Two years after Sudan’s December 2018 revolution, the country faces security challenges and instability – from the far east to the far west Darfur region. This is despite what is called the military-civilian partnership and the reaching of a peace agreement in Juba with the Revolutionary Front (RF), one of the three main armed groups fighting the state’s military since 2003.
The main reason for the political anger among the Sudanese people is the economic policies of the transitional government that follow the prescription of the International Monetary Fund (IMF) and have increased the prices of necessities. By April 2021, inflation had reached a whopping 363%. But there are other issues that have led to growing discontent and mass demonstrations. The public remains frustrated by delays in bringing to justice those responsible for the 2019 massacre of 128 civilians at a peaceful sit-in outside of the army’s headquarters. In addition to this, the country has failed to establish a legislative assembly to hold the transitional government to account; it has also failed to carry out independent commissions that were supposed to supervise transitional justice. As such, the country appears no closer to holding a constitutional conference.
Furthermore, the civilian transitional government has come under intense pressure to rein in the power of the military following the death of two young people two people when they opened fire on peaceful protesters who gathered outside the Sudanese armed forces headquarters in Khartoum to mark the second anniversary of the deadly breakup of a pro-democracy sit-in held at the same spot. Yet, it appears the military is continuing to overstep its mandate.
These issues have led to a deep split in the Forces for Freedom and Change (FFC) – a wide political coalition – that led the December Revolution of 2018. The split has predictably weakened the coalition and the government and fed into further political instability, to the extent that some forces are now calling for the overthrow of the transitional government and the building of new alliances.
On top of this, political insecurity has spread throughout the different regions of Sudan. During the two years that the transitional government has been in power, there has been a resurgence in violence between tribes alongside attacks by armed militias on civilians and displaced people. War-torn Darfur has seen some of the worst incidents, with at least three occurring in the border town of El Geneina, the capital of Western Darfur State. Central and Southern Darfur states were subject to similar incidents, including the burning of villages.
What is worthy of note and considerable analysis is the phenomenon of violent conflicts in towns such as Kassala, Kadugli and Port Sudan. Violent conflicts are usually known among tribes in rural Sudan on land and between nomads and settled farmers or on power-sharing and seasonal nomads’ roads. Conflicts among ethnic groups in towns are new and largely reflect economic competition for jobs and services. The economic crisis and the decline of social services might bring up the question of who owns the town – a question never raised in urban Sudan before.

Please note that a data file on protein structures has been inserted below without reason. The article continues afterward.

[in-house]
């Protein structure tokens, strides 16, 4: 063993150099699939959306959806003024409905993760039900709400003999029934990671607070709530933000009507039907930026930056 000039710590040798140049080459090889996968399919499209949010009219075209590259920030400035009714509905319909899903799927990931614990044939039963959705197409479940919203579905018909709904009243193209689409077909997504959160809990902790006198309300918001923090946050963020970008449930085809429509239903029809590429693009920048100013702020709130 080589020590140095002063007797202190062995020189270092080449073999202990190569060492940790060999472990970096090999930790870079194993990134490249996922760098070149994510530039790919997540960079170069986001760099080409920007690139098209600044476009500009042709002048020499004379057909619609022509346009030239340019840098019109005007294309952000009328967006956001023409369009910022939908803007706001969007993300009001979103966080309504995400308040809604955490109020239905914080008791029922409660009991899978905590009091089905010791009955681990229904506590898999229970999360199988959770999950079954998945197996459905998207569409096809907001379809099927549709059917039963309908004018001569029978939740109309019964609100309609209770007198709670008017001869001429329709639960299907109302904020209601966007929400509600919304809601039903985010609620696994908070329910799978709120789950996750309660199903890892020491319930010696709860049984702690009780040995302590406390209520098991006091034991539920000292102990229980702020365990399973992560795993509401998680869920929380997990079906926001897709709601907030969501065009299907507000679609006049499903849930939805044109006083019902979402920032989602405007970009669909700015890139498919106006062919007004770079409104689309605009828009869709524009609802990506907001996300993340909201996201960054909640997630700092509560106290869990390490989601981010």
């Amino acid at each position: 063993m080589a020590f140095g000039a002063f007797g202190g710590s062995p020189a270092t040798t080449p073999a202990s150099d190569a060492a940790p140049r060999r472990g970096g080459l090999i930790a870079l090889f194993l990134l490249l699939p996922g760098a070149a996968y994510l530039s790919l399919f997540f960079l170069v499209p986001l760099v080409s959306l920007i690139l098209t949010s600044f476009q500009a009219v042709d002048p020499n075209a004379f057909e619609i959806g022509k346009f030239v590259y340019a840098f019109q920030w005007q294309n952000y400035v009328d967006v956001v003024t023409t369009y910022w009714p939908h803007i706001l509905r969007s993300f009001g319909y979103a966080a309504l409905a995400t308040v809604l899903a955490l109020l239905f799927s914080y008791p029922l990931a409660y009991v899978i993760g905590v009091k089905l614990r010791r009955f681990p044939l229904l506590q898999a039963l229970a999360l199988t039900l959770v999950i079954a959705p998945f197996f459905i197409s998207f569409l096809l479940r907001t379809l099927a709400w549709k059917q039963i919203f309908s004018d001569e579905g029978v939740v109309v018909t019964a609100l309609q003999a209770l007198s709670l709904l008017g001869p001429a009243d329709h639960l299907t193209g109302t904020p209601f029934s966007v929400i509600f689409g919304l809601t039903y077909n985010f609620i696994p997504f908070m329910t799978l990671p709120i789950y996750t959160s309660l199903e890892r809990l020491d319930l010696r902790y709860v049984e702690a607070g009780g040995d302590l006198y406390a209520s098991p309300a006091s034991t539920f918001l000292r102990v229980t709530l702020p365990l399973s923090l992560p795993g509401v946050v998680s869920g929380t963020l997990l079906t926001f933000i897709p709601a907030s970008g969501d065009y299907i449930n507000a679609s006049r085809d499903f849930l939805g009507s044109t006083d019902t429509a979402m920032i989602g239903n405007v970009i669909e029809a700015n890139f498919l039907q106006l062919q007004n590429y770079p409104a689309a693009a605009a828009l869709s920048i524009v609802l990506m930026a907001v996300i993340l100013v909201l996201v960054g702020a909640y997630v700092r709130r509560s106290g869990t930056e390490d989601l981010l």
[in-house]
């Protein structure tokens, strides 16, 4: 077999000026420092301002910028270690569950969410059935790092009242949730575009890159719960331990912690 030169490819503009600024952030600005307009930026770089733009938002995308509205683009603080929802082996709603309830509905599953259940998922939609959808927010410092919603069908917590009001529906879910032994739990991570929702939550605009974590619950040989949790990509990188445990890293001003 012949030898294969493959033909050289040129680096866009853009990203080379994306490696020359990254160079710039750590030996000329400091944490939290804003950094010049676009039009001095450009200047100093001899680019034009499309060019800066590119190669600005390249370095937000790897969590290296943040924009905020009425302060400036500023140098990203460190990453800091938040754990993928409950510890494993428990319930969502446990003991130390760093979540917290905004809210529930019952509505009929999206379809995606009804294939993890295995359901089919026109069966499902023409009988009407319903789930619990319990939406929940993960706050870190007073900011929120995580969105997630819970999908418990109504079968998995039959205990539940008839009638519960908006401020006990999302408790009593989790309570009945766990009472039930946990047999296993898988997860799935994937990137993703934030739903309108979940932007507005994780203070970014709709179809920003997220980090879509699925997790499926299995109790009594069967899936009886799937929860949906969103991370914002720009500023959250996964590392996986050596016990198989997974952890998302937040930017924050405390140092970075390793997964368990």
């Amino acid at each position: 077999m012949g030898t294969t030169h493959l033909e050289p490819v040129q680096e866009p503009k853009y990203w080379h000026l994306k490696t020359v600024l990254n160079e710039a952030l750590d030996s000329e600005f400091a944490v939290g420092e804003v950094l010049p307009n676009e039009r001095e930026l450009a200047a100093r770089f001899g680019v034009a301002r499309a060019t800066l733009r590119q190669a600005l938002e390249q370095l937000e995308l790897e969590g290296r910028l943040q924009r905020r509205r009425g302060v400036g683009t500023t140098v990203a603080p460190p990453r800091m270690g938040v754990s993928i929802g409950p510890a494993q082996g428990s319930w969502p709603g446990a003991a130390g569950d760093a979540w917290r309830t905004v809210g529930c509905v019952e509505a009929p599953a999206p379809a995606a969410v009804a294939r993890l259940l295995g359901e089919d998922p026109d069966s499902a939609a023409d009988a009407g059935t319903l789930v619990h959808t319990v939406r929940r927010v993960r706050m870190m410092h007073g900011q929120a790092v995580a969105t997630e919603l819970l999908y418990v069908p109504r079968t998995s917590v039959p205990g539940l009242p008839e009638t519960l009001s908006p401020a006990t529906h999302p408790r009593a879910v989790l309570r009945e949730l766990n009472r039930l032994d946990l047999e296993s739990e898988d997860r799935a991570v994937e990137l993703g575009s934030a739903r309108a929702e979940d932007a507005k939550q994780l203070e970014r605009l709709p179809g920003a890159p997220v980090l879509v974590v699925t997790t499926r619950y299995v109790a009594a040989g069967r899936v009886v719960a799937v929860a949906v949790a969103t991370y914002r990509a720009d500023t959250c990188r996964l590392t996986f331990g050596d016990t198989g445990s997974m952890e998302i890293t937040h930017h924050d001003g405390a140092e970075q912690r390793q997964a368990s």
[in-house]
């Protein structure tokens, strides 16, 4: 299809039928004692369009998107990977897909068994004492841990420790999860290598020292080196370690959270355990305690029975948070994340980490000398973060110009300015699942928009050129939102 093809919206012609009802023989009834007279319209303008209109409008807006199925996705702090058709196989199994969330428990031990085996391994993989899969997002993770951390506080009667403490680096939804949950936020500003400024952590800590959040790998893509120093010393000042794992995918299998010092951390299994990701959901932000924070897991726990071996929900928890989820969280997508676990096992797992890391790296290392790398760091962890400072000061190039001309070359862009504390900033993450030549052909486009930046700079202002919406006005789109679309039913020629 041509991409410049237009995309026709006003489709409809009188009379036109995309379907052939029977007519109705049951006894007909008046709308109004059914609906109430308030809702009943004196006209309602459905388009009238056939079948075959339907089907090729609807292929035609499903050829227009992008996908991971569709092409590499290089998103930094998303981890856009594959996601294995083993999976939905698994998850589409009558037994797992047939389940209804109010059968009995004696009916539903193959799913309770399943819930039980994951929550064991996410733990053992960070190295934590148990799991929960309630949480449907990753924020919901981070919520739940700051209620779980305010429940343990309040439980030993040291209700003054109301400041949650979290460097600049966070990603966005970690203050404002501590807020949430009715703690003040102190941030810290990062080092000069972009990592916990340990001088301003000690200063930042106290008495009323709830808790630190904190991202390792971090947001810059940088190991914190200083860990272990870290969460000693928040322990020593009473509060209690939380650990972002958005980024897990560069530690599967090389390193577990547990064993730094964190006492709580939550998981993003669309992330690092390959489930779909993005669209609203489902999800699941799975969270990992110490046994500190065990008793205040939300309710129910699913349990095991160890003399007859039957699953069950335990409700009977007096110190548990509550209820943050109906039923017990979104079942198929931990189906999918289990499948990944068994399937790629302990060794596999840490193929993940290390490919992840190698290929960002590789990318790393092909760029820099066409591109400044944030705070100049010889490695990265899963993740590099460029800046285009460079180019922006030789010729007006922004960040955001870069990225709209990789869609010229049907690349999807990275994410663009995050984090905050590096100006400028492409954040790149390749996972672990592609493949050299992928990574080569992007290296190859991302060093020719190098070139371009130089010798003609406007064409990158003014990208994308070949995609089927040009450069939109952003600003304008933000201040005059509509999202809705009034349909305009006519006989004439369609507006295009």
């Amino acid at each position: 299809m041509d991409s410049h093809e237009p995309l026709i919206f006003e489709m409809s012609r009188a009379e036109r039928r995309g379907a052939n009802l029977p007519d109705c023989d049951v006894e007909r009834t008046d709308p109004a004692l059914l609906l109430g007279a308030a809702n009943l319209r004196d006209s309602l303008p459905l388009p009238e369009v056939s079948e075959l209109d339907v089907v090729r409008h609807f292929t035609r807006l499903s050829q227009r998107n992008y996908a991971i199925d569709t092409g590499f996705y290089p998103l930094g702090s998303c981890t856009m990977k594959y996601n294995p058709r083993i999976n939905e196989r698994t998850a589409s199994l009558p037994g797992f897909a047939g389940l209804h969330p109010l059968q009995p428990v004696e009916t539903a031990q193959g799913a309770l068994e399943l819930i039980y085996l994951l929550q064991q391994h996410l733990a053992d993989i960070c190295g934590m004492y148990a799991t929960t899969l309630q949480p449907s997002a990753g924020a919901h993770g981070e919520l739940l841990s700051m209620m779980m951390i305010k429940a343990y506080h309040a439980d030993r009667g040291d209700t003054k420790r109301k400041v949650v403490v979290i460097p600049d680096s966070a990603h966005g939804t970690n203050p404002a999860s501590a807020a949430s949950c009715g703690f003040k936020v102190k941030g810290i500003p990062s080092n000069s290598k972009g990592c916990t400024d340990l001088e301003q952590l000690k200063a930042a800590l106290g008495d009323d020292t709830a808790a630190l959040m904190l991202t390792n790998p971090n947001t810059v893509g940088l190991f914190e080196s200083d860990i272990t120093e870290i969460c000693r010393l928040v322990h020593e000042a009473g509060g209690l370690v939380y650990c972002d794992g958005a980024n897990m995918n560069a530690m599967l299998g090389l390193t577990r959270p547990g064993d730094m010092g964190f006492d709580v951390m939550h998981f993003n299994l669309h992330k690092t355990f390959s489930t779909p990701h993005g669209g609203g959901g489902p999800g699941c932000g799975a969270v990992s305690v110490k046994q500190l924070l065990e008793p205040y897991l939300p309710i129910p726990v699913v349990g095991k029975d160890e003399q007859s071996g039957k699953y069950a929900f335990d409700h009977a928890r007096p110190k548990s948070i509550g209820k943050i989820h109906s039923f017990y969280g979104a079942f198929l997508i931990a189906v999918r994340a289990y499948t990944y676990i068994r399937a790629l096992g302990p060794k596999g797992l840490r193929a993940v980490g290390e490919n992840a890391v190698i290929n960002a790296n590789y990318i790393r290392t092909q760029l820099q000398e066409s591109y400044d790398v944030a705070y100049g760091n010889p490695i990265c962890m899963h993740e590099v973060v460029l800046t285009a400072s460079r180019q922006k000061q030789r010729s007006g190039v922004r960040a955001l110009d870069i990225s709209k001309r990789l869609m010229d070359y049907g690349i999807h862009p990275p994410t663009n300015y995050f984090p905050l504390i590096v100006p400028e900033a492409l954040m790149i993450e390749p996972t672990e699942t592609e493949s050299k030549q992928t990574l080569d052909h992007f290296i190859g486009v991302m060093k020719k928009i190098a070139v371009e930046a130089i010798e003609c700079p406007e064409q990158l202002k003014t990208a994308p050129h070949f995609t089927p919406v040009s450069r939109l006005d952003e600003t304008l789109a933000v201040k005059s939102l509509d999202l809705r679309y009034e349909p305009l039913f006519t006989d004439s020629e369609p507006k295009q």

The military-civilian power-sharing arrangement laid out in the Constitutional Document, left out the question of restructuring and rebuilding the army and the security forces. After 30 years of military rule, it goes without saying that the very nature of the role of the army in a future democratic state needs to be transformed. Yet, insecurity in the country is often leveraged by the military intentionally to justify the extension of their powers and to avoid any attempt at reform. Many observers point to the failure to implement the security arrangements reached in the Juba peace agreement with the RF. After UN/African Union forces withdrew from Darfur there was supposed to be a joint agreed force from the Sudanese Army and the RF forces; it is still not formed. The presence of three armed groups in the Sudan: the army, the Rapid Support Forces also known as the Janjaweed (a militia formed during Bashir’s regime to fight RF and accused of scorched earth policy in Darfur) and the RF forces has created a tinderbox situation where there is always a fear of potential conflict.
Moreover, there remains the destabilising presence of Islamists who remain active in their attempts to undermine the transitional government which they believe has veered the country away from a system steeped in Islamic Law to a more Western-friendly liberal democracy. These Islamist groups have accused the transitional government of instigating shortages in commodities, devaluing the local currency and inciting tribal conflicts; in reality, the situation is more complicated. The transitional government is largely responsible for the financial crisis, in part due to its slow decision-making processes and reacting to the fast-changing economic needs of the country, but they have also received very little support from the international community despite the country’s fragile economic situation and large financing need.
The future of the transitional period depends on the ability of the FFC’s multi-factional coalition to ensure stability and cooperation among political elites; the implementation of the remaining provisions of the Juba peace deal and a continued check on the power of the miltiary. This is no easy task to achieve, yet it remains the hope for many Sudanese citizens who believed the December 2018 revolution would bring change and a better future.